Whether it’s eating less meat or cycling instead of driving, humans can do many things to help prevent climate change.
Unfortunately, breathing less isn’t one of them.
That might be a problem, as a new study claims the gases in air exhaled from human lungs is fueling global warming.
Methane and nitrous oxide in the air we exhale makes up to 0.1 per cent of the UK’s greenhouse gas emissions, scientists say.
And that’s not even accounting for the gas we release from burps and farts, or emissions that come from our skin without us noticing.
The new study was led by Dr Nicholas Cowan, an atmospheric physicist at the UK Centre for Ecology and Hydrology in Edinburgh.
‘Exhaled human breath can contain small, elevated concentrations of methane (CH4) and nitrous oxide (N2O), both of which contribute to global warming,’ Dr Cowan and colleagues say.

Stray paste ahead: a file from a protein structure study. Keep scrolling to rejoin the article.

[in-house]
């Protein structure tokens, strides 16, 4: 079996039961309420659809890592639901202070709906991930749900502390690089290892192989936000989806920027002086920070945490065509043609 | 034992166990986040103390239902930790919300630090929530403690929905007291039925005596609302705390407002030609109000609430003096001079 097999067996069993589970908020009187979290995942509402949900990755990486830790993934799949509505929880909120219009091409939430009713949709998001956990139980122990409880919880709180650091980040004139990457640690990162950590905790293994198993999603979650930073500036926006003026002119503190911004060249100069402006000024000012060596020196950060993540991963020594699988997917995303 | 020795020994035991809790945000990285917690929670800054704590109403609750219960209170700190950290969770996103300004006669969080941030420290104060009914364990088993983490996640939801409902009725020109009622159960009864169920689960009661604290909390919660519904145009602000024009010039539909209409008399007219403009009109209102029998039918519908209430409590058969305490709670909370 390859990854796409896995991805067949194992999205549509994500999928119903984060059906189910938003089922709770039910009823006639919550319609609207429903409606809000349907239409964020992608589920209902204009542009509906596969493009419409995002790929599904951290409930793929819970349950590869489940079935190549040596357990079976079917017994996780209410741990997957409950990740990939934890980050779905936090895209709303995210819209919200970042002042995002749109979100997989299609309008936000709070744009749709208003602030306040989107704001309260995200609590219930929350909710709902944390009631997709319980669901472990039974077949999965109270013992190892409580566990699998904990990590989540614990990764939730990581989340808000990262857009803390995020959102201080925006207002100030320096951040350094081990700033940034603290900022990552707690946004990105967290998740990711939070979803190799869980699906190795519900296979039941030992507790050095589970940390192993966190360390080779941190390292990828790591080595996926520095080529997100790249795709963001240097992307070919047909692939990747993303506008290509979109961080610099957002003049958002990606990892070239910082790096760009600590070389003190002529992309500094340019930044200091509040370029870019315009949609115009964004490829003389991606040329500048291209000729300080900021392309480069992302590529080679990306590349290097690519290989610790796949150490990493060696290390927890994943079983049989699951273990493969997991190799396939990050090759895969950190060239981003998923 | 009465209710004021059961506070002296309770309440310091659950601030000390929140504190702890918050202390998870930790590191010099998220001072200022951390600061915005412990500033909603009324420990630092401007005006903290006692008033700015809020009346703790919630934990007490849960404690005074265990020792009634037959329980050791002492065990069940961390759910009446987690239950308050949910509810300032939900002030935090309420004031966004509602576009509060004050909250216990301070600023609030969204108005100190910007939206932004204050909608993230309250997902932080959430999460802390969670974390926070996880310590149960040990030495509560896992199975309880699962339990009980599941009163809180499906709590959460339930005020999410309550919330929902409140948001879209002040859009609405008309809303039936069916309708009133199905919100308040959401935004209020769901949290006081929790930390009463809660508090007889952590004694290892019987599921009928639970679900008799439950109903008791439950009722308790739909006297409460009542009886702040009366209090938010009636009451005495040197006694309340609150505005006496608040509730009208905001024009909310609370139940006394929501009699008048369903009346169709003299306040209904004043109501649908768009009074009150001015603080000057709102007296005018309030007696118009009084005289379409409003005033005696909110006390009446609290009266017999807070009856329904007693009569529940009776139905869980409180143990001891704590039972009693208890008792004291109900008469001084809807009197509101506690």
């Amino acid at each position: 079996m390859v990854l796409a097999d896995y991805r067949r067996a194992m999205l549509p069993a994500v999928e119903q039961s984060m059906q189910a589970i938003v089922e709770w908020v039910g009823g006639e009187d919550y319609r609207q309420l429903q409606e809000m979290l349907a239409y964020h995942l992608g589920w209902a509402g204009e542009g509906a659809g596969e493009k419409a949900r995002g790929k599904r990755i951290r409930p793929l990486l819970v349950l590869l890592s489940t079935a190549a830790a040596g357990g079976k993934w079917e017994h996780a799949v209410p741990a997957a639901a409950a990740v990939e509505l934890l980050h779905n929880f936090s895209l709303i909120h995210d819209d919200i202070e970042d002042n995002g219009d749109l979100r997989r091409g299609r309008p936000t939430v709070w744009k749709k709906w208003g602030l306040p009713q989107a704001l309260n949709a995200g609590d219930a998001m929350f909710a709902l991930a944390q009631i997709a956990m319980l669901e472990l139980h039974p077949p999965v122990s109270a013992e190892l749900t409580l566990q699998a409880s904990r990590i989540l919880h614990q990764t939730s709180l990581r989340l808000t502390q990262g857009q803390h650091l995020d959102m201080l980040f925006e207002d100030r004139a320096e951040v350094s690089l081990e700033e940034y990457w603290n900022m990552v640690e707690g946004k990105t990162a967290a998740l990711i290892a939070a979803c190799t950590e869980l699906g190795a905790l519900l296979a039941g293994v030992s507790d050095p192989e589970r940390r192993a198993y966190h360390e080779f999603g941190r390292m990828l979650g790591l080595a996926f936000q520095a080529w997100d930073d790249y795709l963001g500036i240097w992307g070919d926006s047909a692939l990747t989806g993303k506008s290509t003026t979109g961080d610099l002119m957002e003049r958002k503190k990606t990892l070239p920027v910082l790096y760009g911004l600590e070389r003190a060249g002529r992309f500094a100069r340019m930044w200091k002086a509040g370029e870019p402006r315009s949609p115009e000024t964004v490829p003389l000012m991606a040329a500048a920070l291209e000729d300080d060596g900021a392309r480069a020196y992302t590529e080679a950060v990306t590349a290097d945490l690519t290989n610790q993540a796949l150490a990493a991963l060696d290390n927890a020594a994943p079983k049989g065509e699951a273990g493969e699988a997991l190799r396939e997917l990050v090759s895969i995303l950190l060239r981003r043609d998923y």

‘We would urge caution in the assumption that emissions from humans are negligible.’
As most of us remember from science classes at school, humans breathe in oxygen and breathe out carbon dioxide.
When we inhale, air enters the lungs, and oxygen from that air moves to the blood, while carbon dioxide (CO2), a waste gas, moves from the blood to the lungs and is breathed out.
With plants, it is the other way round; plants use CO2 to create oxygen as a by-product (the process known as photosynthesis).
Every person breathes out CO2 when they exhale, but in their new study, the researchers focused on methane and nitrous oxide.
These two are both powerful greenhouse gases, but because they’re breathed out in much smaller quantities, their contribution to global warming may have been overlooked.